In early November, OR&R presented at the Northwest Tribal Council meeting, held at Everett Naval Station. The council, established in 2003, serves to strengthen Navy-tribal relations in western Washington. OR&R was asked to familiarize the audience with NOAA's Environmental Sensitivity Index (ESI) maps, and to provide an update on their status in Washington State. With ESI work on the outer coast just wrapping up, data is expected to be publically available by year's end, which was welcome news, as the last update to the Washington coast maps was done in 1985. This meeting also provided OR&R with the opportunity to acknowledge tribal support during the data collection phase and to thank them for their contributions. In attendance at the November meeting were representatives from eight western Washington tribes, the Northwest Indian Fisheries Commission, the U.S. Coast Guard, the U.S. Army Corp of Engineers, and the U.S. Navy.
To help people understand what ecosystem services are, and the importance of sustaining them, NOAA's Office for Coastal Management developed a short, interactive animation to visualize how beach dunes, wetlands, shellfish beds, seagrass, and living shorelines can buffer storm impacts for coastal communities. The animation introduces key terminology such as ecosystem service, green infrastructure, and gray infrastructure, by showing these features in the landscape. These visualizations help audiences understand the concepts of ecosystem services and gray or green infrastructure by showing how they function during a coastal storm, and also encourage thoughts on managing natural infrastructure.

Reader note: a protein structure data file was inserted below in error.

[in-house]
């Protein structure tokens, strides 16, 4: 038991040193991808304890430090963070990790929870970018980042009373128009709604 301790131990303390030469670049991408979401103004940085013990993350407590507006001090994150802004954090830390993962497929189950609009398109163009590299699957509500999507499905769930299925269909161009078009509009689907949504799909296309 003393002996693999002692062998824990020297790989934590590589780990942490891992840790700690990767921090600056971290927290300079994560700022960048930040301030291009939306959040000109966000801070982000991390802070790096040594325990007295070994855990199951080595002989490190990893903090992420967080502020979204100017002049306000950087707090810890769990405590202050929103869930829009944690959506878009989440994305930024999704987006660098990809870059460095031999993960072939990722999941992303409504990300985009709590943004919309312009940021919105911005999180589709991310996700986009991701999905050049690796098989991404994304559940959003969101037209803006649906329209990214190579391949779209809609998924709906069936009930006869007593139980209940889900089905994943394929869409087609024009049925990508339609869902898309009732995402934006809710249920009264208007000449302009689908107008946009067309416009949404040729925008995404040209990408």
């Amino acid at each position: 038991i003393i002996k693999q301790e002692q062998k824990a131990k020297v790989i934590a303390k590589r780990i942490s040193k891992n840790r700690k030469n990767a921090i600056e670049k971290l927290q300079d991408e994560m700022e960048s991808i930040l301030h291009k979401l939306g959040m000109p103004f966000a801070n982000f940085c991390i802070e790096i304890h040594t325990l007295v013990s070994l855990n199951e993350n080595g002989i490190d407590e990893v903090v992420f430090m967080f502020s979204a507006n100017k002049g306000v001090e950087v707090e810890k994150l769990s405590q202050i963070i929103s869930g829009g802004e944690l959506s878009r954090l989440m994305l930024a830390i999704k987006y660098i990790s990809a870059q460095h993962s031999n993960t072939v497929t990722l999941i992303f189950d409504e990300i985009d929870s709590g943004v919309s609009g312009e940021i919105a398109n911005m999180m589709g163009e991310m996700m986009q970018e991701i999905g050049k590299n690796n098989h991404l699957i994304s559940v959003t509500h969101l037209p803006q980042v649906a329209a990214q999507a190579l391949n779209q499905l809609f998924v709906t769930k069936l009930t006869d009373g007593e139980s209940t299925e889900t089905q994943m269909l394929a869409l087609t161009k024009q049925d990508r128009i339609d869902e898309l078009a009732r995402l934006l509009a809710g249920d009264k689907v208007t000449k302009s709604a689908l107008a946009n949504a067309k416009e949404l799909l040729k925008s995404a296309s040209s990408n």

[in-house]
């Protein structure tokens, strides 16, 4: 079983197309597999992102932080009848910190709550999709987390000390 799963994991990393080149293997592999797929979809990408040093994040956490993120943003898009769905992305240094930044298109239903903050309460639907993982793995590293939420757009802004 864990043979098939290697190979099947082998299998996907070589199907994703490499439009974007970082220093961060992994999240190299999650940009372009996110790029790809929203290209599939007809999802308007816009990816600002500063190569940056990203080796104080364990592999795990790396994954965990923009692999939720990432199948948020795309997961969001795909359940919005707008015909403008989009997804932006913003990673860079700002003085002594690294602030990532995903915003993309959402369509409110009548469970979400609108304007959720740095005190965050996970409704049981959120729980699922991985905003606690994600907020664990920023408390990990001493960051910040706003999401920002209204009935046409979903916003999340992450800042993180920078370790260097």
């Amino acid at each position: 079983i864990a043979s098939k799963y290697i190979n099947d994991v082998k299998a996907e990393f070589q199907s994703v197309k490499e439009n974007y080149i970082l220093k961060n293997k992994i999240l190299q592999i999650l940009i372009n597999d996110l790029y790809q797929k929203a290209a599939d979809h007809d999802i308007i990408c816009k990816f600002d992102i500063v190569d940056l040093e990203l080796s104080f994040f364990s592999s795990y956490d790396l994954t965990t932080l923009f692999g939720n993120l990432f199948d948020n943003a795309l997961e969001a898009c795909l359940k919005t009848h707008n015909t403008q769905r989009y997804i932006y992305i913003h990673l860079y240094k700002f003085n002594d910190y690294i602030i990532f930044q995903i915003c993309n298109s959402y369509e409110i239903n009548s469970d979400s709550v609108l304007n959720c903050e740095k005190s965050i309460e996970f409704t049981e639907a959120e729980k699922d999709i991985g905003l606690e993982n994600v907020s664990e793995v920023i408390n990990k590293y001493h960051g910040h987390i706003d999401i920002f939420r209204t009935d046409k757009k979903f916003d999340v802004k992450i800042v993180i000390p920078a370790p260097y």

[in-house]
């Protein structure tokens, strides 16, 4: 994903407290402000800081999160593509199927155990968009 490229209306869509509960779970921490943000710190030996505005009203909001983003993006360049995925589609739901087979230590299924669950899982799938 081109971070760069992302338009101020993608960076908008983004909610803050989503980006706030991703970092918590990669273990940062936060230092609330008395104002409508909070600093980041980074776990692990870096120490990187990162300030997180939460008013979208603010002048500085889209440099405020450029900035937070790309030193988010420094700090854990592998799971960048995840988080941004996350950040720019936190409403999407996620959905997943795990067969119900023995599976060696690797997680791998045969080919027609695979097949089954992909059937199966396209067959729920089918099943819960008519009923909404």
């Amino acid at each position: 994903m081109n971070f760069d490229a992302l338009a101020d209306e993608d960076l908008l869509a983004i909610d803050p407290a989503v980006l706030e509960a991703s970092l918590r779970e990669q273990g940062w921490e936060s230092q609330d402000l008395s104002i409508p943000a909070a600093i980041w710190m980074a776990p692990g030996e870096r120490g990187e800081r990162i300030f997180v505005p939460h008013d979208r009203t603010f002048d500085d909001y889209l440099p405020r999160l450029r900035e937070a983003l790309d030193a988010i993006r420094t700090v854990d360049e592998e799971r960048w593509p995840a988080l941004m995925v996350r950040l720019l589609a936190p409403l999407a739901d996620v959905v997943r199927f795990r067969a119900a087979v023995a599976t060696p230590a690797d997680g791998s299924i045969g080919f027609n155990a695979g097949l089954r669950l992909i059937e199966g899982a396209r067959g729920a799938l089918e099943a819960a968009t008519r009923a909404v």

NOAA scientists recently joined a U.S. delegation trip to the Republic of the Philippines to discuss current and future collaborative efforts between the two countries to address scientific and technological issues. The shared interests include climate change, biodiversity, disaster risk reduction, and resilience. Successful case studies of joint efforts between NOAA and Philippine researchers, such as partnerships between NOAA and the U.S. Agency for International Development (USAID) on corals and storm surge inundation as well as separate partnerships with NOAA on ocean acidification impacts were featured prominently to highlight the importance of a continued relationship between the US and the Philippines.